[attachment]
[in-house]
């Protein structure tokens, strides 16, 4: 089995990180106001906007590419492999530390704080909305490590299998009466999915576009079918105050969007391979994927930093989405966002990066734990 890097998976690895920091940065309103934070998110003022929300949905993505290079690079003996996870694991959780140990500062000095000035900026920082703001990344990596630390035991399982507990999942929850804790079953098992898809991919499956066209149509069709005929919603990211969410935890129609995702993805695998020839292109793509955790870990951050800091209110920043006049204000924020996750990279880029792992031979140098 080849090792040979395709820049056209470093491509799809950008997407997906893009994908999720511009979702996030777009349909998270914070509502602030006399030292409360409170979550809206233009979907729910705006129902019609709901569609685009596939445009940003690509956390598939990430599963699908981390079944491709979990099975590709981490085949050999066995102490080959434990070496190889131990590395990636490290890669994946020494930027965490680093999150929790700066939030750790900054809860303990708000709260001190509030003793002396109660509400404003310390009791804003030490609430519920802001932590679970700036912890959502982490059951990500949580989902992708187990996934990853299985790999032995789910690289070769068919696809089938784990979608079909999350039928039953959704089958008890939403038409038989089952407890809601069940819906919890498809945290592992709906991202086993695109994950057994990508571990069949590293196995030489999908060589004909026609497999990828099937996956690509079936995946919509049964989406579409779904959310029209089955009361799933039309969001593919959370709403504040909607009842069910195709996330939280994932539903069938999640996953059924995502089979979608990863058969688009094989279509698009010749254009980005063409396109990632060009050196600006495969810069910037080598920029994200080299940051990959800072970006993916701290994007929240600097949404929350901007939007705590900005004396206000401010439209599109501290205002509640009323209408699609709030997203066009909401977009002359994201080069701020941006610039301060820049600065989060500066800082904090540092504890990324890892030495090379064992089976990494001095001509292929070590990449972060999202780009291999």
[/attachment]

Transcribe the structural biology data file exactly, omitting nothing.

[in-house]
């Protein structure tokens, strides 16, 4: 089995990180106001906007590419492999530390704080909305490590299998009466999915576009079918105050969007391979994927930093989405966002990066734990 890097998976690895920091940065309103934070998110003022929300949905993505290079690079003996996870694991959780140990500062000095000035900026920082703001990344990596630390035991399982507990999942929850804790079953098992898809991919499956066209149509069709005929919603990211969410935890129609995702993805695998020839292109793509955790870990951050800091209110920043006049204000924020996750990279880029792992031979140098 080849090792040979395709820049056209470093491509799809950008997407997906893009994908999720511009979702996030777009349909998270914070509502602030006399030292409360409170979550809206233009979907729910705006129902019609709901569609685009596939445009940003690509956390598939990430599963699908981390079944491709979990099975590709981490085949050999066995102490080959434990070496190889131990590395990636490290890669994946020494930027965490680093999150929790700066939030750790900054809860303990708000709260001190509030003793002396109660509400404003310390009791804003030490609430519920802001932590679970700036912890959502982490059951990500949580989902992708187990996934990853299985790999032995789910690289070769068919696809089938784990979608079909999350039928039953959704089958008890939403038409038989089952407890809601069940819906919890498809945290592992709906991202086993695109994950057994990508571990069949590293196995030489999908060589004909026609497999990828099937996956690509079936995946919509049964989406579409779904959310029209089955009361799933039309969001593919959370709403504040909607009842069910195709996330939280994932539903069938999640996953059924995502089979979608990863058969688009094989279509698009010749254009980005063409396109990632060009050196600006495969810069910037080598920029994200080299940051990959800072970006993916701290994007929240600097949404929350901007939007705590900005004396206000401010439209599109501290205002509640009323209408699609709030997203066009909401977009002359994201080069701020941006610039301060820049600065989060500066800082904090540092504890990324890892030495090379064992089976990494001095001509292929070590990449972060999202780009291999």